It’s an exciting glimpse of what’s to come as far as collaborative technology, and it’s a great example of how creativity will not be solely a human endeavor any more. And, on the other hand, it also won’t be solely computational.

Design customer experiences
On a creative level, we’ve reached an interesting moment in time with AI. In addition to creativity being a part of the ideation process as it is now, creativity will move into the output of products and experiences, too. This creates an interesting dynamic. We see what AI can do in one situation, and our creative juices flow about new ways to use the capabilities.

We are at a juncture right now where technology is slightly ahead of today’s processes and organizational structures. This makes it even more important to refocus on using technology to benefit customers, the processes that serve them, and their experience with a brand. We must consciously insert, over and over, the human element into the creative processes and the creative goals.

Where do we go from here?
The emergence of AI and related technologies is moving so fast that we can’t predict exactly what comes next. But we do know there is going to be constant change, and that creativity and innovation will be even more important.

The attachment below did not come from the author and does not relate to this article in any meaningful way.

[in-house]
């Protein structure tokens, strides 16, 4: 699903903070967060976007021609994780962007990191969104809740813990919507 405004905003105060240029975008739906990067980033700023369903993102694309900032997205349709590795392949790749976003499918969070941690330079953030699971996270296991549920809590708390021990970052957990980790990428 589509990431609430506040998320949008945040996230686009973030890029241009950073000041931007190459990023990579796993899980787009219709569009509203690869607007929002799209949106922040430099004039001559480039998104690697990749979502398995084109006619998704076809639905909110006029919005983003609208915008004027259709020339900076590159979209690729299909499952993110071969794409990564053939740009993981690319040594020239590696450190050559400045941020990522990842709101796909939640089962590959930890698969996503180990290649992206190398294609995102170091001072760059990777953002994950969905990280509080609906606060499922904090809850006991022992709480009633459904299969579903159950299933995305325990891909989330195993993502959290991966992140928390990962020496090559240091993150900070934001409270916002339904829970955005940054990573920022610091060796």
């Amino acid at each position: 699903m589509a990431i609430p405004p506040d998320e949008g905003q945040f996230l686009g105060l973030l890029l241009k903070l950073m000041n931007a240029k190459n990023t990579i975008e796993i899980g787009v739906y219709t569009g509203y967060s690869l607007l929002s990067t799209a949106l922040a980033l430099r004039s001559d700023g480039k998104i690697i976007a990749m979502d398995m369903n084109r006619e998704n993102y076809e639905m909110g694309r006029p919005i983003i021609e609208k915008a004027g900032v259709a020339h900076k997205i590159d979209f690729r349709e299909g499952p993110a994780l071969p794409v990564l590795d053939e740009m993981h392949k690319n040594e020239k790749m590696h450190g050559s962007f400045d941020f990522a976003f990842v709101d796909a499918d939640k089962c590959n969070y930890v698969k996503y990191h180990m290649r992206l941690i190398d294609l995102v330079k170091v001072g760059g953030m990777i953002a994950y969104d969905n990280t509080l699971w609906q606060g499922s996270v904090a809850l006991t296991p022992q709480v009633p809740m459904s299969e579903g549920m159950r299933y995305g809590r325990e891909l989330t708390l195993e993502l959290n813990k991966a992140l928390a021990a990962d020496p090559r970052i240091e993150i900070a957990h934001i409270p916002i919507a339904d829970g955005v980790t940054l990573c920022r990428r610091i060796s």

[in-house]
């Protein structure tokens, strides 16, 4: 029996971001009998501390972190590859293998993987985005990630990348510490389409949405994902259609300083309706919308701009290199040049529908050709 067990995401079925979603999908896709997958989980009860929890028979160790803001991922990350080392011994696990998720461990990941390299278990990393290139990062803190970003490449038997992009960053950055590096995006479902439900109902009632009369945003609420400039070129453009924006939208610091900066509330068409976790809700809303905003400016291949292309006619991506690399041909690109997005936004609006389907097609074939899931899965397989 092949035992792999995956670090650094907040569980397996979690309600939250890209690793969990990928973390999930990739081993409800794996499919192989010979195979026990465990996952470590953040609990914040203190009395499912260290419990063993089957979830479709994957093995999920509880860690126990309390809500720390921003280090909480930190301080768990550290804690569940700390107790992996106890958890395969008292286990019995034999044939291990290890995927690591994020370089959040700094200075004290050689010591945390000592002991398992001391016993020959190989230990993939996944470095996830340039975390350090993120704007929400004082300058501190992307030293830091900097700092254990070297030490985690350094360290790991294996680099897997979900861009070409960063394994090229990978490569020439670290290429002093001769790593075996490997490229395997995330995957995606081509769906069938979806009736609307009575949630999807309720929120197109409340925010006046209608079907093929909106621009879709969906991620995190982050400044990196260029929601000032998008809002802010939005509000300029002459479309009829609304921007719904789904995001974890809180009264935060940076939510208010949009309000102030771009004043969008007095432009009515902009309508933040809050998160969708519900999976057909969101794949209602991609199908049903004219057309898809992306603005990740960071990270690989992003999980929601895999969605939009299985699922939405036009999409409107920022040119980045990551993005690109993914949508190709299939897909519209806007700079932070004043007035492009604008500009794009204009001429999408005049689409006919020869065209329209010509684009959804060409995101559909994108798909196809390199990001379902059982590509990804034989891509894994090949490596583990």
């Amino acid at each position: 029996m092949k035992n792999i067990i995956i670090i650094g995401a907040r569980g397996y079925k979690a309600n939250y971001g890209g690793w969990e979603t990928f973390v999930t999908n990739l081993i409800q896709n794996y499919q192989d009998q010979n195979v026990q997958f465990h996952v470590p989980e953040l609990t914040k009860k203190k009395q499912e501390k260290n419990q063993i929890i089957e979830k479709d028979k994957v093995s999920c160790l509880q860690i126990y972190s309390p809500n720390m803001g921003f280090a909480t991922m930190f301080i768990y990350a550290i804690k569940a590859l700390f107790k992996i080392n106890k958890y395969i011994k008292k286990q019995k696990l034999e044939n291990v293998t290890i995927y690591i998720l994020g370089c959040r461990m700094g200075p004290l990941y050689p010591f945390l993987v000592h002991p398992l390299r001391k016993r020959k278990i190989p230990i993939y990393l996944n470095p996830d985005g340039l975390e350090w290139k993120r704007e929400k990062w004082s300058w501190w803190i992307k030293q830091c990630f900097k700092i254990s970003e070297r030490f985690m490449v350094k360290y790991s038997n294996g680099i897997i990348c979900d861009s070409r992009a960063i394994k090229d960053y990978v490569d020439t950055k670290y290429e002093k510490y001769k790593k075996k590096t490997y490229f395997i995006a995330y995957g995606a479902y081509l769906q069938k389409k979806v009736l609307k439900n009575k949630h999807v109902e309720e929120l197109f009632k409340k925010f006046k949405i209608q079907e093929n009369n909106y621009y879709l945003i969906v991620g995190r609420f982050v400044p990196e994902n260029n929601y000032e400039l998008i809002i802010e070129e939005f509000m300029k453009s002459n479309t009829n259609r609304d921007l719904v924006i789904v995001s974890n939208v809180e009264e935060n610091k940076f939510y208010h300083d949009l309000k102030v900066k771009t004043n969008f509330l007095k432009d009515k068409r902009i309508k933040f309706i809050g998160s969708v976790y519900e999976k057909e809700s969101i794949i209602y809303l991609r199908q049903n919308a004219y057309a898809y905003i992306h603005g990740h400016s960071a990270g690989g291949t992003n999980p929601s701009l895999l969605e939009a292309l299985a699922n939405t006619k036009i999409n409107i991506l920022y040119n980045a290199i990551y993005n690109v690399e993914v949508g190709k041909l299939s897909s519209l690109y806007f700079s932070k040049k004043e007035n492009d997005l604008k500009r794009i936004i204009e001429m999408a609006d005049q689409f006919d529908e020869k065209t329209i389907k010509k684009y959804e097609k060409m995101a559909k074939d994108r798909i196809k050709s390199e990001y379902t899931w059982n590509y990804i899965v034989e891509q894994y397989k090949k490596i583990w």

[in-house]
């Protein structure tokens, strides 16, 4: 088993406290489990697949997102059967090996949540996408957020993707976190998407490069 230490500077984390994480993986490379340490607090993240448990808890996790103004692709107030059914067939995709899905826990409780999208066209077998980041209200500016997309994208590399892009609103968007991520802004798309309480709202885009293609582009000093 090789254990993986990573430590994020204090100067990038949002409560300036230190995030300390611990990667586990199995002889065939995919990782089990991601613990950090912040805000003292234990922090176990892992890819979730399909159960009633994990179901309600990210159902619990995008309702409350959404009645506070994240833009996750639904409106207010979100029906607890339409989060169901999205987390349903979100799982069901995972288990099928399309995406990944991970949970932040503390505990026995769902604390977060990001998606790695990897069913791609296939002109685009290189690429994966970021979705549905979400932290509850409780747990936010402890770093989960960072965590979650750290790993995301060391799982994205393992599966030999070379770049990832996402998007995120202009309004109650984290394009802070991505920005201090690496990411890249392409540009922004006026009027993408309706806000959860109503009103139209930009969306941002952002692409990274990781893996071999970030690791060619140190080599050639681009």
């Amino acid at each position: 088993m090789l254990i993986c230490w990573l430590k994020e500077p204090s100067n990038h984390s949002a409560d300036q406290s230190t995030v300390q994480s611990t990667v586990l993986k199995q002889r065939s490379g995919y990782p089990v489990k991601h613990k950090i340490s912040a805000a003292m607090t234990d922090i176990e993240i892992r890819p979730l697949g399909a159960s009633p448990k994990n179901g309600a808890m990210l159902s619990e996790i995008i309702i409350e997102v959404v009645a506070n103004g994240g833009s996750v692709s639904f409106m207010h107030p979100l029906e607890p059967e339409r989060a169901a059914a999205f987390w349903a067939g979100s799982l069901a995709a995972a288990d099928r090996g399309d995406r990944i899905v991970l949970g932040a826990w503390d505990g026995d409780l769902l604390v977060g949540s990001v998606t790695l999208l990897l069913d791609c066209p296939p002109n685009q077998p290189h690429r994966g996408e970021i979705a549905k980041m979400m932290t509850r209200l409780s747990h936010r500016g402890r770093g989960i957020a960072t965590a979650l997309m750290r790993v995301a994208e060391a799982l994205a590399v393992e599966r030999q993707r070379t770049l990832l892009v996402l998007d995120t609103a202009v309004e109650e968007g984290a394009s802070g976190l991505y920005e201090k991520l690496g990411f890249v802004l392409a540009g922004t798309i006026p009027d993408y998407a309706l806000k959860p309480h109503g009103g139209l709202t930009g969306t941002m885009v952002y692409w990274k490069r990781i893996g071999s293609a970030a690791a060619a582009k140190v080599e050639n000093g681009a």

To prepare for this future of working even more closely with machines, you must be able to adapt and be comfortable with the unknown. I think of this as creative elasticity — the ability to jump in knowing that things are going to change and be comfortable with that as technology, processes, and organizations evolve.

Creativity and innovation are crucial to creating experiences that will continue to drive your business. That needs to be your focus so you don’t give in to the temptation to focus on the technology, even though it’s exciting. And while we don’t know all the answers, we can say for certain that you cannot deliver individualized interactions without the collaboration of humans and machines working together.

Did you miss the Adobe Think Tank on the Future of AI in the Enterprise? Watch the entire discussion here.

Originally published here.